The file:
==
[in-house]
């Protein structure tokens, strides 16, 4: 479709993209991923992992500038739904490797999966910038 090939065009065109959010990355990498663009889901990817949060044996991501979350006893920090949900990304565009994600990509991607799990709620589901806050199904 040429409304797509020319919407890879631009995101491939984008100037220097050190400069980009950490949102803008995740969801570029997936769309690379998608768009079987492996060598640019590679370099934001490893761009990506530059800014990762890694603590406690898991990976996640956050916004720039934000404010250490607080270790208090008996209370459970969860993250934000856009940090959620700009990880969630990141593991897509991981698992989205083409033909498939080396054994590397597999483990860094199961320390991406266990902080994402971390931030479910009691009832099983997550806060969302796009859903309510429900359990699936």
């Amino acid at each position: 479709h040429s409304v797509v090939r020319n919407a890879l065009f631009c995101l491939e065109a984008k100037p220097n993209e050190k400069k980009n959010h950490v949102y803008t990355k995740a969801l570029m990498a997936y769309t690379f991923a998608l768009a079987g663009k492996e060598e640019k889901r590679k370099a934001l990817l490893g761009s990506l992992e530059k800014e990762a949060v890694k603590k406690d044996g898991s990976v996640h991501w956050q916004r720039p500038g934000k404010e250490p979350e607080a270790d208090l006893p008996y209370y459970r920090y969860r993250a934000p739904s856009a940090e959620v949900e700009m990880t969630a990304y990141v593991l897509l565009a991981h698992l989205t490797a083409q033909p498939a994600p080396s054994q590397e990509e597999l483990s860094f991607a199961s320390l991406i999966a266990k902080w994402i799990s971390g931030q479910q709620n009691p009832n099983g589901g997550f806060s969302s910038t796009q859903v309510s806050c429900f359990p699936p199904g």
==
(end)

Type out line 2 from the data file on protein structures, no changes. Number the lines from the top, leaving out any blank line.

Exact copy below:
């Protein structure tokens, strides 16, 4: 479709993209991923992992500038739904490797999966910038 090939065009065109959010990355990498663009889901990817949060044996991501979350006893920090949900990304565009994600990509991607799990709620589901806050199904 040429409304797509020319919407890879631009995101491939984008100037220097050190400069980009950490949102803008995740969801570029997936769309690379998608768009079987492996060598640019590679370099934001490893761009990506530059800014990762890694603590406690898991990976996640956050916004720039934000404010250490607080270790208090008996209370459970969860993250934000856009940090959620700009990880969630990141593991897509991981698992989205083409033909498939080396054994590397597999483990860094199961320390991406266990902080994402971390931030479910009691009832099983997550806060969302796009859903309510429900359990699936």